There is a continuing interest in the history of political thought, an enduring curiosity to learn how men in the past have reflected on the state, on the process of living together in society, and on the conditions of the just and good life. Even the current fashion for concrete sociological enquiries has not wholly displaced our interest in the forms of speculation to which we give the name “political thought,” This interest is no mere idle intellectual curiosity. Political thought is an integral part of the history of mankind. Take away the few writers on politics on the European scene in the last few centuries whose names first spring to mind—Machiavelli, Calvin, Hobbes, Locke, Rousseau, Hegel, Marx—and history becomes meaningless. Can the history of Europe and America be understood without these names? All the more strange does it seem, therefore, that we have for generations been writing and talking about the history of Russia with only the most shadowy equipment, in the English language, for studying Russian political thought—beyond, perhaps, Herzen or Lenin.

Let it be granted then that political thought illuminates and explains the nature of the society into which we are born. In one sense the illumination which the great political thinkers provide is universally applicable: the insight of Machiavelli into the nature of rule, or the categories of Aristotle which map out the varieties of political systems, work as well in Russia as in America, in the sixteenth or in the twentieth century. But universality of insights does not mean uniformity of institutions. In spite of the views of the enlightenment, typified, perhaps, by Destutt de Tracy, or in Russia by most of the Decembrists, political institutions are far from uniform, they do not have in common an inevitable process of evolution irrespective of place: from autocracy to monarchy and then to republic, or the like. On the contrary, all historical experience seems to suggest that, even if they sometimes share a family likeness, institutions in different countries rise and fall, flourish or decline, change and adapt, in accordance with the peculiarities of tradition, history, cultural inheritance, religion, and many other factors that shape them. Of vital importance among these factors is political thought: the way men think about their institutions influences the institution; and, at the same time, the trials and obstacles faced by institutions, the success and failure in meeting them, influence the way in which men think about politics.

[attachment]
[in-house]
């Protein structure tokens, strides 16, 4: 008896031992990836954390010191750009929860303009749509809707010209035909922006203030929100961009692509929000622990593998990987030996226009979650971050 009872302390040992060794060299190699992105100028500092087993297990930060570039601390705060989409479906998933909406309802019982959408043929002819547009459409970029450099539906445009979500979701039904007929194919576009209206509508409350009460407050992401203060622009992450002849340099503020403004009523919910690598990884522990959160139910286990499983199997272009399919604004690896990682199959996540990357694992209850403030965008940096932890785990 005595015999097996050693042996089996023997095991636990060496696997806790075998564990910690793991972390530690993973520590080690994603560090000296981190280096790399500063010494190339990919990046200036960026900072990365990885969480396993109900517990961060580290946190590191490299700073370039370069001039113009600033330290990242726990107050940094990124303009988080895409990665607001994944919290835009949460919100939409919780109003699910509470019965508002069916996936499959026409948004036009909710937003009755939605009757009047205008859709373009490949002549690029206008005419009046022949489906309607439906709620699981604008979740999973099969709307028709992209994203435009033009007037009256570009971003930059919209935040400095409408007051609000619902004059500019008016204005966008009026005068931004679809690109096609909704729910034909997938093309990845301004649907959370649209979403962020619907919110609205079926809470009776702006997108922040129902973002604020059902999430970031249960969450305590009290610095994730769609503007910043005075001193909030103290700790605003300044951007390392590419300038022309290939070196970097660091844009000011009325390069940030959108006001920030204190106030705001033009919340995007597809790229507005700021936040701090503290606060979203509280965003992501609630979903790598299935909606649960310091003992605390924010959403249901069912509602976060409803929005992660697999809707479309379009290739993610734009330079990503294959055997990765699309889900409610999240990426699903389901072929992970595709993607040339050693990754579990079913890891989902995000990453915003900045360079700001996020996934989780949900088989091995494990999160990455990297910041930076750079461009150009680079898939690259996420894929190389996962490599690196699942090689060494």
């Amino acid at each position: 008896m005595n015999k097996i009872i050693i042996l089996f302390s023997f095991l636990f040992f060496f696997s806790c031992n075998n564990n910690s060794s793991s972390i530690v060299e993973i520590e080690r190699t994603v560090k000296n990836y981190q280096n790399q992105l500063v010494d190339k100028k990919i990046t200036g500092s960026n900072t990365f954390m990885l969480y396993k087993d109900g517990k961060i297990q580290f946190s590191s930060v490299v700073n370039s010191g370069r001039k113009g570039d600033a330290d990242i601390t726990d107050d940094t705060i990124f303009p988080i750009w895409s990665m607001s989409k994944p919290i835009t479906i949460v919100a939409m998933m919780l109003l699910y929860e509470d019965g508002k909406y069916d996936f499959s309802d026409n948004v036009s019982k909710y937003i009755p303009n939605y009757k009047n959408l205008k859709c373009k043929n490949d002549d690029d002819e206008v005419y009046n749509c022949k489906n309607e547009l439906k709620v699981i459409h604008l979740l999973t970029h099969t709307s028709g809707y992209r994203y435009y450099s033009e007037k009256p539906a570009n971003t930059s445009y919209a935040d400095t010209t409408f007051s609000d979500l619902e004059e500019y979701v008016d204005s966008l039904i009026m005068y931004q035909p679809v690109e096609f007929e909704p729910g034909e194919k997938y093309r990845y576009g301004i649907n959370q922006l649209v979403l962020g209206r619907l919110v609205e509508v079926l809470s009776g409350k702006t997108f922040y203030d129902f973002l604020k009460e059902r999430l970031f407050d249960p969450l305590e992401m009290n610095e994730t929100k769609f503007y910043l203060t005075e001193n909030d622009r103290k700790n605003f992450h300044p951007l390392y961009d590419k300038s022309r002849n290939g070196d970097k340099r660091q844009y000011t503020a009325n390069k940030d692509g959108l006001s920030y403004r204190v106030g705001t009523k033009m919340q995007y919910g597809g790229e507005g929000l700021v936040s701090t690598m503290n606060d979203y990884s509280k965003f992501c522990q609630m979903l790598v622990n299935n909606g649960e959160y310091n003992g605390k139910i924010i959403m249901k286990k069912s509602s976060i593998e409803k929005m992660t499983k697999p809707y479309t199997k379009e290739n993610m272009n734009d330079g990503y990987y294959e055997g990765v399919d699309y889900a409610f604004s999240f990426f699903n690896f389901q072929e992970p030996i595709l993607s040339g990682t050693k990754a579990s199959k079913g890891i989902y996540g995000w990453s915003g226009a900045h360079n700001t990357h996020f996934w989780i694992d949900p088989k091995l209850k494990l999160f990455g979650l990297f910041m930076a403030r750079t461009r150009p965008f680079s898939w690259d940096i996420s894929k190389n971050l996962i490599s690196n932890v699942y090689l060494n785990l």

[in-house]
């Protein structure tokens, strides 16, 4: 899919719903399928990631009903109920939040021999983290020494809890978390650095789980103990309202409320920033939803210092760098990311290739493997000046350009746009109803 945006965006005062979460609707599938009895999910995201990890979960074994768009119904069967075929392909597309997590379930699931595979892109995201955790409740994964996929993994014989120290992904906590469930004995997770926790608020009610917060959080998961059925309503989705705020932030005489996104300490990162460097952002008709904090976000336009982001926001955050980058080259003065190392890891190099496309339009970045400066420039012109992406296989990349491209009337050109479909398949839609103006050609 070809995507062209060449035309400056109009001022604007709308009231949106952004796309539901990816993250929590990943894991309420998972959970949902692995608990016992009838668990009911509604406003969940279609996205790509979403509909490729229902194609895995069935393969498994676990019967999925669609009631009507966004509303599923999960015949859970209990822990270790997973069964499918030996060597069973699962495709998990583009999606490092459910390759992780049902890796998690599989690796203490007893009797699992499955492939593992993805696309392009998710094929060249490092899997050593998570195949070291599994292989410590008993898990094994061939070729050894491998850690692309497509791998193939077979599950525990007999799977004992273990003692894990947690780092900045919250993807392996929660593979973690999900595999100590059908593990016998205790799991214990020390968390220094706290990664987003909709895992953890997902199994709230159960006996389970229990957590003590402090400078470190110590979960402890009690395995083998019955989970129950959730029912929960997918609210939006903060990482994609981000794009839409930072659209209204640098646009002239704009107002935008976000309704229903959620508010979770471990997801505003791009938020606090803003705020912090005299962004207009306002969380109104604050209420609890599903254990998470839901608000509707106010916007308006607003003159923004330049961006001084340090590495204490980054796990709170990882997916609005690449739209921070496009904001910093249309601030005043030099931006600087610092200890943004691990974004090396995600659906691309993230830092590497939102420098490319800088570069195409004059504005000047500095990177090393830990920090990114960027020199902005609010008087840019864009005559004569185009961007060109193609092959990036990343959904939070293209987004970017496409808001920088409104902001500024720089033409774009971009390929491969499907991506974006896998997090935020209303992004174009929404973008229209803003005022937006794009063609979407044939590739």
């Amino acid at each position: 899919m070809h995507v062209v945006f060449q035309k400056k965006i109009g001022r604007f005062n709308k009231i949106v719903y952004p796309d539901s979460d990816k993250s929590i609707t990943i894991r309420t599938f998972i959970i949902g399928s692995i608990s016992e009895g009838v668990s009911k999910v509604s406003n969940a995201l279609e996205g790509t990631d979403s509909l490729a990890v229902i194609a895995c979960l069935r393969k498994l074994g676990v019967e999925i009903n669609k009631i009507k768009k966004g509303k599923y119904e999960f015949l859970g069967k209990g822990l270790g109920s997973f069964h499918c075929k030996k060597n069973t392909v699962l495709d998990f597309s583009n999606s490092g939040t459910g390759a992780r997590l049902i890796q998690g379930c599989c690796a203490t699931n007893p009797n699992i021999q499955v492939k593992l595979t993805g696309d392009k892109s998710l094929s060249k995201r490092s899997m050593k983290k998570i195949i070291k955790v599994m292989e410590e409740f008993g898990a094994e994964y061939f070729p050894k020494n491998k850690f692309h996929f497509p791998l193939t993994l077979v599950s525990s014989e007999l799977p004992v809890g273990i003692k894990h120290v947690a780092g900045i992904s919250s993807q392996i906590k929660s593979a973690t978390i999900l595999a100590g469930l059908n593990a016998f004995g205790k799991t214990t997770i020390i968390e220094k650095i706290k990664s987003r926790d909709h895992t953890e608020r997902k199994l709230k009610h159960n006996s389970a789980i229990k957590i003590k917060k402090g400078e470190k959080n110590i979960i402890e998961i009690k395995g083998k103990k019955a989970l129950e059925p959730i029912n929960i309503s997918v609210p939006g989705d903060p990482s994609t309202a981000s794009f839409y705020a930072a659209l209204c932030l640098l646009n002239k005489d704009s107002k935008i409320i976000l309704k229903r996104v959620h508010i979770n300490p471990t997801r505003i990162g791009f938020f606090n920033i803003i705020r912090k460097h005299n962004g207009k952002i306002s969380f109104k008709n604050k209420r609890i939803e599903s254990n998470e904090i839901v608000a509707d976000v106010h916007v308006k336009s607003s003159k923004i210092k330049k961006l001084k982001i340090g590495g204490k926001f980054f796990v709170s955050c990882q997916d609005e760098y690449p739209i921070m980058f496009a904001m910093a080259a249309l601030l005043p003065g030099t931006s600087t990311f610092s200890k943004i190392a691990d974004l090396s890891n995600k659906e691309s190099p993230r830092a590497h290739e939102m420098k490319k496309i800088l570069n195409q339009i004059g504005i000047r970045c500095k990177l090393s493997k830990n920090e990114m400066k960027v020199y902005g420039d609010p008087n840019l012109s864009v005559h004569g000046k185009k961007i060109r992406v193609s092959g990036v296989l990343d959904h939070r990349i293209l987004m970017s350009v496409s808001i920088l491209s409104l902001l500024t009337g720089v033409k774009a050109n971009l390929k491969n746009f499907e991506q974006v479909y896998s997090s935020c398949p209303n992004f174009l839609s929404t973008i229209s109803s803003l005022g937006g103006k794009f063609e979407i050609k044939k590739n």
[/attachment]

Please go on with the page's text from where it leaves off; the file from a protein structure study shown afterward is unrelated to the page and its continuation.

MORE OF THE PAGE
One of the many merits of Hugh Seton-Watson’s recent monumental volume on Russia’s nineteenth century is that it includes an adequate account of the main trends in political thought, thus making it possible for us to discern something of this process of interaction between thought and institutions during the last century of the Empire. But the study goes back much further than the nineteenth century. The reforms of the 1860s certainly set Russia on the path of modernization. But the inheritance from Byzantium, from the Mongols perhaps, and from Muscovy influenced the fact that modernization stopped short at the single component element that could have halted the cataclysm of 1917, from which Russia has not yet recovered: that element was a modern system of workable political institutions. In a sense the history of Russian political thought is the history of that failure—the hope, the errors, the delusions, the exhortations, the laments and jubilations, the wisdom, the enthusiasms, and the follies of those Russians who tried to find a solution for the political future of their country.